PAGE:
The increases in the military budget, meanwhile, are eye-opening not as proof of militarism, but as proof of extraordinary restraint. Faced with enormous military build-ups in neighbouring nations – two of whom, North Korea and China, have carried out minor but overtly hostile actions towards Japan in recent years – Japan’s military spend remains modest. It has the third-largest economy in the world but spends less on its military than France or the UK – neither of whom experience either regular military / paramilitary incursions into their waters, as Japan does from China, or the testing of ballistic missiles aimed across their territory, as Japan does from North Korea. (Neither do the neighbours of France and the UK promote educational policies which distort historical fact to demonise France or the UK, tolerate rioters attacking outlets of French or British businesses, or broadcast endless TV shows dramatising often exaggerated accounts of French or British war crimes.)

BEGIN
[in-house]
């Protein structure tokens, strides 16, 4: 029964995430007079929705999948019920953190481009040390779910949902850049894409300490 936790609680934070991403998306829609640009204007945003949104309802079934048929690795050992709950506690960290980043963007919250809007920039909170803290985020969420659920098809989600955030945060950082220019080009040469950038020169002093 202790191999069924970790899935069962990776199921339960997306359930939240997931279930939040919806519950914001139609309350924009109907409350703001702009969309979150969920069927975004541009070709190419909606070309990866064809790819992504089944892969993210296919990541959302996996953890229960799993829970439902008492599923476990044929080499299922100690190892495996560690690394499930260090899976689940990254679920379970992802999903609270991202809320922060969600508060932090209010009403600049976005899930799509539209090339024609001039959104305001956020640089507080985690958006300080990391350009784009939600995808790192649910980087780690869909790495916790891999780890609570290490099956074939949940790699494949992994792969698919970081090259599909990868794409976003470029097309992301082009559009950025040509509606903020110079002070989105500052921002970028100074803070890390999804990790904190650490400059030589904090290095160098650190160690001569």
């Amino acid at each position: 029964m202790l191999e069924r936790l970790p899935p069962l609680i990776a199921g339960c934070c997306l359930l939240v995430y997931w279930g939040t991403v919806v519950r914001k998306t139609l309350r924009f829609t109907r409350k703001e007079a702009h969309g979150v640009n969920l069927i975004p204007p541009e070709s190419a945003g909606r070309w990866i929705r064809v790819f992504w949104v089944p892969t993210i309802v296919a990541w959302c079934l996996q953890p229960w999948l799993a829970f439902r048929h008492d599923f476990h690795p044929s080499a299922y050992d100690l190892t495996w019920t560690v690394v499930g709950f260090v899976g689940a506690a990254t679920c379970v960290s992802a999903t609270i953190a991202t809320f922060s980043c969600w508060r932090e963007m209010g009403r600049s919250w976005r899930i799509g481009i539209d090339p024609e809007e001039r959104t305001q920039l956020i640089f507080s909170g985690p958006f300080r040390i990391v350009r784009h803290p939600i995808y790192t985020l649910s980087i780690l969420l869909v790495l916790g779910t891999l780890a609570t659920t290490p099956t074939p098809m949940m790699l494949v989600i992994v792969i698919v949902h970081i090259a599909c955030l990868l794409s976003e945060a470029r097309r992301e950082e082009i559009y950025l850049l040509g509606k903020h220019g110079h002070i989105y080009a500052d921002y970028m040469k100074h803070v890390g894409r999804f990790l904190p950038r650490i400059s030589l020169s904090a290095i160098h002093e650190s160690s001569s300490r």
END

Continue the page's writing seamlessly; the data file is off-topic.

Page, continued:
In the face of these threats, and against a background of increasing pressure on the Japanese Self-Defence Forces to participate fully in international peacekeeping and reconstruction missions (Japan has been bashed for decades in the international community for sending cheques rather than physical assistance to stricken areas), the modest increases to Japan’s defence budgets suggest caution and restraint. Japan remains Asia’s most successful democracy and it relies for much of its security not on enormous military expenditure but on the strength of its diplomatic and economic ties around the region and the world. In the face of real concerns over regional stability in Asia, it would be helpful if the international press desisted from attempting to undermine that position for the sake of more dramatic headlines.